Deus ex Machina

May 23, 2017

“Tell me how you and God are getting on these days.” I often ask this of our adolescent clients during spirituality sessions.

They know Rosecrance is a church-affiliated agency of the United Methodist Church. They see the cross and candles in the stained glass chapel. Then they meet the chaplain—or “Spiritual Bill”—the name dropped on me after working at Rosecrance for 15 years. They are not dumb. Still, they are wary and on guard when it comes to religious language.  Why so guarded?

Most of our kids are somewhat acquainted with “god talk.” They may not know the stories. Adam and Eve? Yes. Cain and Abel? Never heard of them. But most of our clients have been taught that prayer for help to the God of their understanding is important. They know they should be praying for their well-being. Few do. Or, when they do, it is a bailout prayer. It is the little red lever on the wall: “Pull in case of emergency!”

Many of them have suffered disappointment with God: “Where was God when my friend died from an overdose?” No answer. No help. No miracle. Disappointment with God makes them wary.

They have learned God is primarily a Deus ex Machina.

We know the origin of the Latin phrase, meaning “a god from a machine or a device”—some scaffolding, some magic, or some marvelous other-worldly contraption or contrivance. Greek poets squabbled over the propriety of using the device to resolve an imminent tragedy. Horace was one of those poetic professors who instructed his students to never resort to a god from a machine to resolve a plot “unless a difficulty worthy of a god’s unraveling should happen.”

Many of our kids have read William Golding’s classic, The Lord of the Flies, which is a literary version of the Deus ex Machina. Golding employs a passing naval officer to show up on a deserted island just in time to rescue a gang of naughty school boys who were annihilating one another.

We have not totally recovered from our habit of using magical thinking to rescue us from our defects, our brokenness, our diseases, our depravity—and especially our addictions. The grease of both literary and theological genius keeps the old “deus ex machina” running smoothly, if not grinding away at our good sense.

How? We keep praying for divine interventions to save us from a messy life. We turn to God as a genie in a bottle. God is not going to inject fossil fuels into the ground so we can burn up still more fuel or scrub the air clean from our carbon dioxide poisoning of the atmosphere. God is not going to jump off a scaffold or spring from a trap door to rescue us from our foibles. We know that.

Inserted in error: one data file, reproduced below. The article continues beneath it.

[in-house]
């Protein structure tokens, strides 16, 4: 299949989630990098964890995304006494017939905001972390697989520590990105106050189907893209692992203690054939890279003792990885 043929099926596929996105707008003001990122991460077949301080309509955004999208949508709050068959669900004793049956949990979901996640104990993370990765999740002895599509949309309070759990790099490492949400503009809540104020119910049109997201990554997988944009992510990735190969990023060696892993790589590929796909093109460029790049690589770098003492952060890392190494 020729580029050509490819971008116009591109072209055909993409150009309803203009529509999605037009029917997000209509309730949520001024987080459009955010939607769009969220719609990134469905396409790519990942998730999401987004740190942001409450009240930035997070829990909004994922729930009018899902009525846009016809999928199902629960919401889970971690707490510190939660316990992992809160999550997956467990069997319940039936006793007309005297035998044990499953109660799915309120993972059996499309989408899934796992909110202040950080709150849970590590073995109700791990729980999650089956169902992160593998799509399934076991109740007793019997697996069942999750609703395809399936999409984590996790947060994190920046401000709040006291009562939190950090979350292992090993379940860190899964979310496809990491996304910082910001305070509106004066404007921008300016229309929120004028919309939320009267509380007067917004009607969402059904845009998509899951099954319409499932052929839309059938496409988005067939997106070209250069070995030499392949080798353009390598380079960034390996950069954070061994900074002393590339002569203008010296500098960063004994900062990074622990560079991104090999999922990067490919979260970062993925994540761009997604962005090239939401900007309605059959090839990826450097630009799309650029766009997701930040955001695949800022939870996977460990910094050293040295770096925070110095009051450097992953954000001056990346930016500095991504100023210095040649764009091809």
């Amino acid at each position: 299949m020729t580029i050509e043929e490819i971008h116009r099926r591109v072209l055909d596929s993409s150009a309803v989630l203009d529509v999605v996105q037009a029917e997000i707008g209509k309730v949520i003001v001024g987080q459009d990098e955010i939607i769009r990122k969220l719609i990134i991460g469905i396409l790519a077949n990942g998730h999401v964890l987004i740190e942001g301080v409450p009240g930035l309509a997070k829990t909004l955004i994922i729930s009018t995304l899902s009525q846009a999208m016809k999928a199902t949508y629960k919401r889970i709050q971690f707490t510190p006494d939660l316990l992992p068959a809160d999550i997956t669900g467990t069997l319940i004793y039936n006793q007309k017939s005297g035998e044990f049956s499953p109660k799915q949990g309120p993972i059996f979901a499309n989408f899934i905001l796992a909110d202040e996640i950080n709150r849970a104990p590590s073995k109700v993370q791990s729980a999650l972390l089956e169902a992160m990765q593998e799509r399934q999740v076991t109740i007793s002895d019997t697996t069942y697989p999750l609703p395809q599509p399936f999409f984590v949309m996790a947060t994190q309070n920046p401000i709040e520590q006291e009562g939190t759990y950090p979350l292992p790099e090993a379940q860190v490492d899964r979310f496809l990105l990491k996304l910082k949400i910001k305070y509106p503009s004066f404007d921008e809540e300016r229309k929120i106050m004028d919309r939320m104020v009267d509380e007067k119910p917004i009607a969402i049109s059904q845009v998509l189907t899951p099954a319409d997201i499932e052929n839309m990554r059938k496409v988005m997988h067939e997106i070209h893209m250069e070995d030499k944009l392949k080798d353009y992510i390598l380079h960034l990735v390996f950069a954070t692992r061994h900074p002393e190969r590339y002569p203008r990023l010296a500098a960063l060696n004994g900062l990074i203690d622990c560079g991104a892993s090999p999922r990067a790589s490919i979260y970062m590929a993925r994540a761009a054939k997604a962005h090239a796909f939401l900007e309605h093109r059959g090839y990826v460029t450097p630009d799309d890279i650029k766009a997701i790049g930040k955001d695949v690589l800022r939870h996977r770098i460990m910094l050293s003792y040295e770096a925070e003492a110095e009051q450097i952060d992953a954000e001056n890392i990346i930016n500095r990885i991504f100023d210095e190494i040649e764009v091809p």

But we still want it to happen. We hope God will show up to heal us from our diseases. We want God to clean up our messes as a Cosmic Mr. Clean with gleaming pate, toothy smile and muscular physique. And I know as well as you do, only responsible choices, quick wittedness, good common sense, and hard work are going to make the difference in the holy living and work we do on behalf of peace and healing.

The choices we make—moral, amoral or immoral; rational, arational or irrational are up to us. No one will stop us from our stupidity, our gluttony, our lust, our insensitivity and our hostility. No one but us. The devil doesn’t make us practice evil and neglect. And God does not stop it from happening. It’s on us. The Lord may well inspire us—through 1001 ways from David’s psalms to Mozart’s music. But after the reading is over and the concerto is done, we need to do the work.  

During one dark and stormy Tuesday, there was a blackout in our neighborhood. I ran for the shelter of our storage room passageway—a shortcut to an outside stairway. I opened the door to the storage room and the door shut behind me as I entered. Outer darkness. I immediately became disoriented and dizzy. I hugged the wall, slithered alongside of it and proceeded to get lost in a room with which I was familiar! Five minutes of stumbling and groping. Finally, after a moment of sheer panic and a foxhole prayer to boot, I made it. Afterwards, my wife asked if I had thought to use the light from my smart phone to find my way to the door. Answer: “No, I was not smart enough to do that.”

God won’t help us out of a dark place or even the dark night of the soul. But a flashlight will. Thoughtful reflection of how much we matter to God and praying to Him might help us through desperate times. But when we pray, we should pray— not for the deus ex machina to drop down out of the sky but pray for the constancy of God’s presence and voice.

Recovery at Rosecrance is about getting a tool kit and learning the discipline to use the tools. Holiness, the good life, and a good clean earth come about because we are knee deep into doing the work God called us to do. The job we were hired on to do in Eden is still ours to do. We haven’t been fired or retired. It’s on us. Imagine—no more addiction. It takes work.

The Rev. Dr. William Lenters is the Church Relations Coordinator for Rosecrance.